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Clive James New Poems

Language Lessons

She knew the last words of Eurydice In every syllable, both short and long. Correcting his misuse of quantity, She proved the plangent lilt of Virgil’s song Depended on precision, while his hand, Light as a mayfly coming in to land, Caressed her cheek to taste the melody Of such sweet skin, smooth as a silk sarong. Give her the palm for speaking well, he thought, But has she ever melted as she should With no holds barred, or wept the way she ought? His scraps of Greek, it seemed, were not much good. He said the words for rosy-fingered dawn And when she set him straight with laughing scorn He spoke a tongue she barely understood, Contesting her with kisses long and short. In such a way they traded expertise Until the day came it took half the night. She gradually improved his memories And he set loose her longing for delight. The passion underneath the verse technique She saw in its full force, and learned to speak – Strictly, as always, but in ecstasies. So finally, for both, the sound was right, A compound language fashioned out of sighs And poetry recited line by line. Few lovers and few scholars realise The force with which those separate things combine When classic metres are at last revealed As reservoirs where rhythms lie concealed That sprang from heartbeats just like yours and mine, Pent breath, and what we cry with flashing eyes.

In that regard they made a pretty pair: He with his otherwise unhurried touch, She with her prim and finely balanced air, When they lay down together, came to such An ending they were like a poem caught In the last singing phrase of what it sought To start with: to contain what means too much Left lying loose. In something like despair, Though it was joy, they would forget they knew What anybody else had ever said Of love, and simply murmur the poor few Abstract endearments suitable for bed Until they slept, and dreamed they’d never met And none of this sheer bliss had happened yet. One woke the other –which was which? –in dread: Ah, Orpheus, what has lost us, me and you? Alas, what is this madness? Out of sight Like smoke mixed with thin air I seem to fly. Although her form, when he switched on the light, Was still there, he had heard her spirit die. To bring it back, he swore that he would go To hell for her. It would be always so, For he would live forever and defy The halls of Dis and the gigantic night. Having heard this from him, she smiled again, And in his arms came back to life as one Returning to the mortal world of men, Their ticking clocks, the race that they must run. Believing in their love: that was the task That these two faced. It seemed too much to ask, So moved were they when all was said and done – Knowing that it would stop, but never when.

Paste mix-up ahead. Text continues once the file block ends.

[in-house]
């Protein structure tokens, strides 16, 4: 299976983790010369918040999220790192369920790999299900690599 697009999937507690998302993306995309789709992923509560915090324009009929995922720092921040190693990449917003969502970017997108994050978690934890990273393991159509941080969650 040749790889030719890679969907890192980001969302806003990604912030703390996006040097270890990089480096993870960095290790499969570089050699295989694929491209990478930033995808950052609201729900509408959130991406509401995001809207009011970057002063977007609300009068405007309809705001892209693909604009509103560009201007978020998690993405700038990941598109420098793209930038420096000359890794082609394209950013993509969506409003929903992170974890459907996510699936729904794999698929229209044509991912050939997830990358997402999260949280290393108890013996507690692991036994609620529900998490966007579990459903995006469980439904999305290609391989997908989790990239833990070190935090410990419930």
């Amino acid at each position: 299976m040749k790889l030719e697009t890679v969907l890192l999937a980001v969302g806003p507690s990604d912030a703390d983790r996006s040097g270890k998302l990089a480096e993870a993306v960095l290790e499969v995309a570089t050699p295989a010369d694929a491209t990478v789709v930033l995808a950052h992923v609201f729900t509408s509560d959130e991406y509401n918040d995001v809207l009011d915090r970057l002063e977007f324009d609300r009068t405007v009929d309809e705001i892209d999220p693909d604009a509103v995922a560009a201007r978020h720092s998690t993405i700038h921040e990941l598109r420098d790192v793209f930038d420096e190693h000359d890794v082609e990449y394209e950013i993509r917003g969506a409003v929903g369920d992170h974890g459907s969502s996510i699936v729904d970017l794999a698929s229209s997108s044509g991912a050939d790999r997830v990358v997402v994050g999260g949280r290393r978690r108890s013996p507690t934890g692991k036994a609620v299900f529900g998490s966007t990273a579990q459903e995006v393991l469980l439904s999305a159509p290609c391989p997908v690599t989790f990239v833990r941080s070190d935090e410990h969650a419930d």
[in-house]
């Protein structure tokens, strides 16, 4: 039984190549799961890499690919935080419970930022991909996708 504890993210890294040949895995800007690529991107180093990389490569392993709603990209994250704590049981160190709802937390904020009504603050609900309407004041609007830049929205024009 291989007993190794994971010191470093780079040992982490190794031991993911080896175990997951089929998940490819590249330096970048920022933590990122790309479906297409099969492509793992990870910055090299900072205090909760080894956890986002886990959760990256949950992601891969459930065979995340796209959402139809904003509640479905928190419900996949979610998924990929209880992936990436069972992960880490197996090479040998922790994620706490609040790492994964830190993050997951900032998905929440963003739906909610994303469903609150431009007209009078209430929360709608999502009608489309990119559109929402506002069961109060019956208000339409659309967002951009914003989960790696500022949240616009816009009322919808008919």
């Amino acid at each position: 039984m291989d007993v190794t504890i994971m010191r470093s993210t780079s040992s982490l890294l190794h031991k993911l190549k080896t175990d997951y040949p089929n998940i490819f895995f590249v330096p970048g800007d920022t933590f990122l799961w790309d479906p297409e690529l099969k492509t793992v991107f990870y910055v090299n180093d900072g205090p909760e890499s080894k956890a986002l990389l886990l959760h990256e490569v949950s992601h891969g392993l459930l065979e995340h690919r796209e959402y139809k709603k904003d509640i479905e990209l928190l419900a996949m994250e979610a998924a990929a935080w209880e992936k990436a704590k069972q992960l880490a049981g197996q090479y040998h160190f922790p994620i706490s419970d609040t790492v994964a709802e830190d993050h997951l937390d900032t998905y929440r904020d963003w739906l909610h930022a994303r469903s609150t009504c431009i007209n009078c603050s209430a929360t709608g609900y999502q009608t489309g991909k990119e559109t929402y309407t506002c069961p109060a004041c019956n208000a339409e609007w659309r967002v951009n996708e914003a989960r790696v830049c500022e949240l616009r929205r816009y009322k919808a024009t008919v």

90

January/February 2010

Standpoint Andantino from D.959

Not much interpretation needed here, It seems at first. For once the most mechanical of players Is as valuable as Schnabel. Isaiah Berlin specified this piece For his funeral. Listen. Here, hedge-hopping from the blue horizon Comes that little phrase again, straight out of Proust. Play it again, Katsumi. And she does, As if arranging flowers: The echo where you never quite expect it. I wake in hospital. My mother’s here With sweets and comic books and a lead soldier. I was saved by penicillin. And now here comes the bit that tells you he Could not possibly have died at 31. And here’s that same phrase flying low, so near And yet so far. So far, So good, like a lovely woman smiling. May it never, never stop. Not this, not now. So some interpretation needed, then, If just to be aware What won’t work here. It wants a master’s tact. That swine Cortot, that sweet man Rubinstein, Both brought the fine touch that leaves well alone. Here she falls short But not by far. Respect the intervals, Trying not to interfere. Brava! Well done.

Fly back to Tokyo with all my thanks, Young lady. Third at Leeds, You leave me happy here, and pleased for him, Where he lies buried next to Beethoven.

Franz Schubert’s tombstone

91

January/February 2010

Standpoint